How to respond when people tell you you’re parenting all wrong

woman with brown baby carrier and little kid in white jacket

Three times this last month I’ve been told by three different people that my daughter is “too much”. I’ve been told that she’s “too emotional”, “too demonstrative”, “impolite” and “inconsiderate”. Although it’s true that she can sometimes be these things, she is often emotionally aware, capable, polite and thoughtful too. She’s only 6 and she’s still learning (who of us isn’t?) so to expect her to have it all sorted by now is just (to use her words) ridonculous.

Two of these three people tried to tell me that my parenting needed to change and I shouldn’t be allowing her to express herself or behave the way that she does. One suggested that she will grow up with problems as a result of my not forcing her to be different. Ouch.

I allow my daughter to express how she’s feeling (even if it makes me feel uncomfortable), I allow her to cry when she’s hurt herself (rather than encourage her to pretend that she’s OK), I allow her not to give hugs to people when she doesn’t want to (even when they expect her to). And I’m confident in the choices that I’m making around this.

I don’t know how things will pan out in the future. I don’t know if my choices will result in her being the “best” version of herself, but I’m confident in my choices because they’re a result of conscious deliberation and doing what I think is the best right now.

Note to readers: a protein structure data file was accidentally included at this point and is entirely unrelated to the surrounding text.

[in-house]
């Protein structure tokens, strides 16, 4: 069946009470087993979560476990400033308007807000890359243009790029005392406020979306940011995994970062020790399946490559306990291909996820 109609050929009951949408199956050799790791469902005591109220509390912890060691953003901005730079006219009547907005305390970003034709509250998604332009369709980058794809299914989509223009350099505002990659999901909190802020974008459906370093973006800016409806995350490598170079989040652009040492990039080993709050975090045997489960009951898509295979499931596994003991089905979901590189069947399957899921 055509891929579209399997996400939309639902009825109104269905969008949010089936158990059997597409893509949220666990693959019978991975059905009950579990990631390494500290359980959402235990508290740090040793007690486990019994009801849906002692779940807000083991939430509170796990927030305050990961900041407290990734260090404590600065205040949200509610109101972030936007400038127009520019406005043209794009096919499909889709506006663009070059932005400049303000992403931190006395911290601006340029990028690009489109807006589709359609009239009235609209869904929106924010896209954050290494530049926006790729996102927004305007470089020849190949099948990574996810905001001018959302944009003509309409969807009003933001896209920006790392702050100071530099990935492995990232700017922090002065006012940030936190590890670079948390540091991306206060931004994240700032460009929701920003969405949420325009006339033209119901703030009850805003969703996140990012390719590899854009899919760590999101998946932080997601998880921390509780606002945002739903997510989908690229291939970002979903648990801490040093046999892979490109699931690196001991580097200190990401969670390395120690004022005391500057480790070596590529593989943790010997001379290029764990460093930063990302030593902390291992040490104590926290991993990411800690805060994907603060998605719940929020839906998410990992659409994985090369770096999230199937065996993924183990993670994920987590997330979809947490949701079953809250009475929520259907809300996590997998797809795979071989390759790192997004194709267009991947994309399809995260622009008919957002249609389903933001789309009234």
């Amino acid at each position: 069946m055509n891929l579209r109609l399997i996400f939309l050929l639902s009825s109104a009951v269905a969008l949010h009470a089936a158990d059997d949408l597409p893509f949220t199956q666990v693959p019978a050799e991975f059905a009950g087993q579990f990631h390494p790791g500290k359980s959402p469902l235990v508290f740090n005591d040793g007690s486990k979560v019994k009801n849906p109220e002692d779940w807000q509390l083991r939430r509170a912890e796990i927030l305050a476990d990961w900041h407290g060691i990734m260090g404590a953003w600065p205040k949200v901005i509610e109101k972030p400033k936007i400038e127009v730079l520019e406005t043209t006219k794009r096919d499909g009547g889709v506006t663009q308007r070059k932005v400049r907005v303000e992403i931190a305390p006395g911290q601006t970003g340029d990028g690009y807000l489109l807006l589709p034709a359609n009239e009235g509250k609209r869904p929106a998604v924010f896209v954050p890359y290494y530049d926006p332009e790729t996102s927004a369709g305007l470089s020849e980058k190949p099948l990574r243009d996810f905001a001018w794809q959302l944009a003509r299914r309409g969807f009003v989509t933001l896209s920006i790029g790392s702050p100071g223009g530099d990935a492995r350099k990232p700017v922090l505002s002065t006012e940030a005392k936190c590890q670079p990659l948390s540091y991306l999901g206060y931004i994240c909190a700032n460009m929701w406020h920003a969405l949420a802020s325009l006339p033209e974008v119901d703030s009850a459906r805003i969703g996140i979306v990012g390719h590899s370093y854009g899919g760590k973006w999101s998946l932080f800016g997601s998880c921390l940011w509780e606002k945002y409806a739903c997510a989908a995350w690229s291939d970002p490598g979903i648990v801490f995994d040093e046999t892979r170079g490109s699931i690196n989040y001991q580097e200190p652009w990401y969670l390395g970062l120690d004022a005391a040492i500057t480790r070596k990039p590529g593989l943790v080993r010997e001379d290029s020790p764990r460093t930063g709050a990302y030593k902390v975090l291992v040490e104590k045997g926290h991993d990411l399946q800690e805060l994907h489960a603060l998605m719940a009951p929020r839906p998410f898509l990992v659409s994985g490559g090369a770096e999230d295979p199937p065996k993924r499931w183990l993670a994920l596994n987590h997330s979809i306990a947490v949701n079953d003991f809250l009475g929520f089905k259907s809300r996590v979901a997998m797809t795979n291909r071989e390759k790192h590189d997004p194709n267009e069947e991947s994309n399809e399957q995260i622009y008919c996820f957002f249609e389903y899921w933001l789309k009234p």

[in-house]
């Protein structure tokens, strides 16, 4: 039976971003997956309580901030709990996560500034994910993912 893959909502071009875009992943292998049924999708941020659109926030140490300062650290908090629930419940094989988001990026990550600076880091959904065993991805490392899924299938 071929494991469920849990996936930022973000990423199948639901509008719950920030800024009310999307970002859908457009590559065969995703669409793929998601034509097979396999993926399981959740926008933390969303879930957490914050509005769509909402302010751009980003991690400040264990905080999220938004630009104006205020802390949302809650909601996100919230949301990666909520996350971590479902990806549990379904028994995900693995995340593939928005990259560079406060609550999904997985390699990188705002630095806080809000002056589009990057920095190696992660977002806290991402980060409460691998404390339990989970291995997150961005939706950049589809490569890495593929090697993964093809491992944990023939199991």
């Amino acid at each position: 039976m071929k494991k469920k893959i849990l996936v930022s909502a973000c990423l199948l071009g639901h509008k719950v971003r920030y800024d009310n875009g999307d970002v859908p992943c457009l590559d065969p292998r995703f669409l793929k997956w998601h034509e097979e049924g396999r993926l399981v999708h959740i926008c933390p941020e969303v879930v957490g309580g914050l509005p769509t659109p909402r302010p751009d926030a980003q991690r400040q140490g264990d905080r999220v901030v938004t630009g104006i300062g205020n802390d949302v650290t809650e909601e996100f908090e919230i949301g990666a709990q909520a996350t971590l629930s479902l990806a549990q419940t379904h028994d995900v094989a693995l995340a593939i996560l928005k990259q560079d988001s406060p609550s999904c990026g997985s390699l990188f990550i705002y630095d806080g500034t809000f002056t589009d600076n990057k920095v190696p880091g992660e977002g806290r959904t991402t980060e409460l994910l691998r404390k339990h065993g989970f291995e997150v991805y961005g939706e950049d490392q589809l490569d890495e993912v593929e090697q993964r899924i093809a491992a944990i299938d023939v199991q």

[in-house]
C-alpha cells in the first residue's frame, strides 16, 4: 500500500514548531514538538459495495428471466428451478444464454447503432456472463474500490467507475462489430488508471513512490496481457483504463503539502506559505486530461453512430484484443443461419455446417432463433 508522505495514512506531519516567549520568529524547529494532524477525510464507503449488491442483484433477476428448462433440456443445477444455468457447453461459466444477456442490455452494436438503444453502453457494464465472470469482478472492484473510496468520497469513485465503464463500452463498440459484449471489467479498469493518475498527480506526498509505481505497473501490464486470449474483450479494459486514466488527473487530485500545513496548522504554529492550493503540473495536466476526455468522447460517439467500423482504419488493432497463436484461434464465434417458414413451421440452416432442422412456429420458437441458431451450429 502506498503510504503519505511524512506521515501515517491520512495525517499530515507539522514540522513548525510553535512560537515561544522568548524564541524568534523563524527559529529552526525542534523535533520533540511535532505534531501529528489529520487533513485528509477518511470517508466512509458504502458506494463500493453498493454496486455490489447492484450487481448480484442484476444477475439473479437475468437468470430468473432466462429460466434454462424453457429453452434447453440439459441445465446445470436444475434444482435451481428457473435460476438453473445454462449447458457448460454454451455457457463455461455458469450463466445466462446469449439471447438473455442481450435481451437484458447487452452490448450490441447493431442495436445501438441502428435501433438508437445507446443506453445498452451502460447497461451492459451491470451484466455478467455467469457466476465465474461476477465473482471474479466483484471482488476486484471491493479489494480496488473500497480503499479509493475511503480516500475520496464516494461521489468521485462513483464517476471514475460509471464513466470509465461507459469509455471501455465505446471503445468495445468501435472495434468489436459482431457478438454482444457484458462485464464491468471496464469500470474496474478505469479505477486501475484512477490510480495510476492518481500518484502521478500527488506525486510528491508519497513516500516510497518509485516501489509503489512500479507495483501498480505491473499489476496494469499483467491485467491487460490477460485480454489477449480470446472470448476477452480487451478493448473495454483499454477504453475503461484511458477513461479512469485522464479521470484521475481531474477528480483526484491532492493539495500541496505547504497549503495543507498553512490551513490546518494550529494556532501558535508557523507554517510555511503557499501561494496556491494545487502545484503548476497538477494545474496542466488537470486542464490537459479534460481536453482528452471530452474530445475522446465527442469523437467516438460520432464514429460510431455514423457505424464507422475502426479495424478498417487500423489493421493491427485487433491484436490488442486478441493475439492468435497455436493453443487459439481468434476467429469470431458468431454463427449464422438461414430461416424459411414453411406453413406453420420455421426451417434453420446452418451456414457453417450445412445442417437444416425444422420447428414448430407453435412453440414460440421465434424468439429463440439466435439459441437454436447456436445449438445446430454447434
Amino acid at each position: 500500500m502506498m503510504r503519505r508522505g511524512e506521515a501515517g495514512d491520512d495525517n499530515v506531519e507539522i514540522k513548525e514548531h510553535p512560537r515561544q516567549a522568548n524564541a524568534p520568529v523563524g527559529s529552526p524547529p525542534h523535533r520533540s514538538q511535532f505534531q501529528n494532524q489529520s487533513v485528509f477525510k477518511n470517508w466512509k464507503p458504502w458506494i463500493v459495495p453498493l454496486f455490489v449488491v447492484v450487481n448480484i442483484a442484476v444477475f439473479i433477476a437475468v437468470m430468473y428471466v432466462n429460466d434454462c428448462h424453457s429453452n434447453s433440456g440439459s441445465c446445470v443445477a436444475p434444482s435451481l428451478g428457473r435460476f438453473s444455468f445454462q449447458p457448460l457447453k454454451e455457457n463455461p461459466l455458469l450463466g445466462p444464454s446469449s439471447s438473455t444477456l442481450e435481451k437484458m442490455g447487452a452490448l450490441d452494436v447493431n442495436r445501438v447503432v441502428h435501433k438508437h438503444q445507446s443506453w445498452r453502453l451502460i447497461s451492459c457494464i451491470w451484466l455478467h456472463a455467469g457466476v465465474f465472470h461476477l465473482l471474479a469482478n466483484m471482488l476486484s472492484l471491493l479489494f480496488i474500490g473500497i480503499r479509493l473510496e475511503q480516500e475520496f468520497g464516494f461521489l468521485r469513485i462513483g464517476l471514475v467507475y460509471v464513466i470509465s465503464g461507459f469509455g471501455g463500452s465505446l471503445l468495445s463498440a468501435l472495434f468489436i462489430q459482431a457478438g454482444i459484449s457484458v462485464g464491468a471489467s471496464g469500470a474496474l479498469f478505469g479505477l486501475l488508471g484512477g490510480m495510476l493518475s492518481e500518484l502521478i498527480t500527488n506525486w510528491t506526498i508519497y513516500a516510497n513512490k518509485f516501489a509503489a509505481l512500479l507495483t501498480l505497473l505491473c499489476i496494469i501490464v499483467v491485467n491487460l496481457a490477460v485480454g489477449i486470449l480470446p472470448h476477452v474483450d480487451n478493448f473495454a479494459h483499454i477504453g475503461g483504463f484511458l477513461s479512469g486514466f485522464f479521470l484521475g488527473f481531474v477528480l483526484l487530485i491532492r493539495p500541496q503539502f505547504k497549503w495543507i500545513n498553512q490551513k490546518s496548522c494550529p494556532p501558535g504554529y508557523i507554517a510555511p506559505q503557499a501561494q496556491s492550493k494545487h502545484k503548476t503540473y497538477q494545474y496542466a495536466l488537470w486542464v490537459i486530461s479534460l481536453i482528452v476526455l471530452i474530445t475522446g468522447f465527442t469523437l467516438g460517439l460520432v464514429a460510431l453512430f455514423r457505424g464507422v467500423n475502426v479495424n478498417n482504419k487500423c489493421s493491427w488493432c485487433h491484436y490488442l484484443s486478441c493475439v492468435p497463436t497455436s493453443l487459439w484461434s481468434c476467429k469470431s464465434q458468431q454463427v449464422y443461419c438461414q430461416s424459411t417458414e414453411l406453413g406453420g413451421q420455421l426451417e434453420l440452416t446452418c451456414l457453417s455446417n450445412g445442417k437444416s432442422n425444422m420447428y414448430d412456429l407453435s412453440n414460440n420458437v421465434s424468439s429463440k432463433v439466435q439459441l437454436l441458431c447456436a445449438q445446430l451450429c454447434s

I’ve based my decisions on the research I’ve read and what I know about mental health development and how difficulties can be instilled in the early years (and how we can avoid these). As a CBT therapist every day I help clients recognise, experience and process their emotions – many of which originated in their early childhood experiences, which they’re still working through as adults. So I’m choosing to do things differently. And not everyone will understand that.

I know I’m not the only one in this boat, so here are some thoughts on how you can manage when others question you on how you’re choosing to parent or just straight up tell you you’re doing it wrong:

Smile and move on.

You can choose whether you want to engage in a conversation about your parenting choices or not.

Have confidence in your own opinions

It can be tempting to try and get others to see your point of view, it feels good to be validated and if you struggle with your own self-belief this can feel particularly important. Focus on what you know is right for you and your family and have confidence in your own opinions.

Don’t try and win anyone over

The fact is that we all do and see things differently and trying to change other people’s minds or hoping that they understand your viewpoint will only work if they are open to learning your perspective. Many people aren’t open to new perspectives and it’s not your responsibility to try and make them change their mind. Trying to do so can just create more stress and frustration for you.

There are so many (often conflicting) views on how to raise children. We can’t expect others to always understand and back us and this can challenge even the strongest of relationships. Stay strong in your own beliefs, accept that there will always be others who see things differently to you and have tolerance and compassion for them despite this. Love breeds love.

If you are interested in a gentle, attachment-based or conscious parenting approach but your own traumas still trip you up so you’re snapping at your kids more than you’d like, download our practical tips on keeping cool when your kids can’t here

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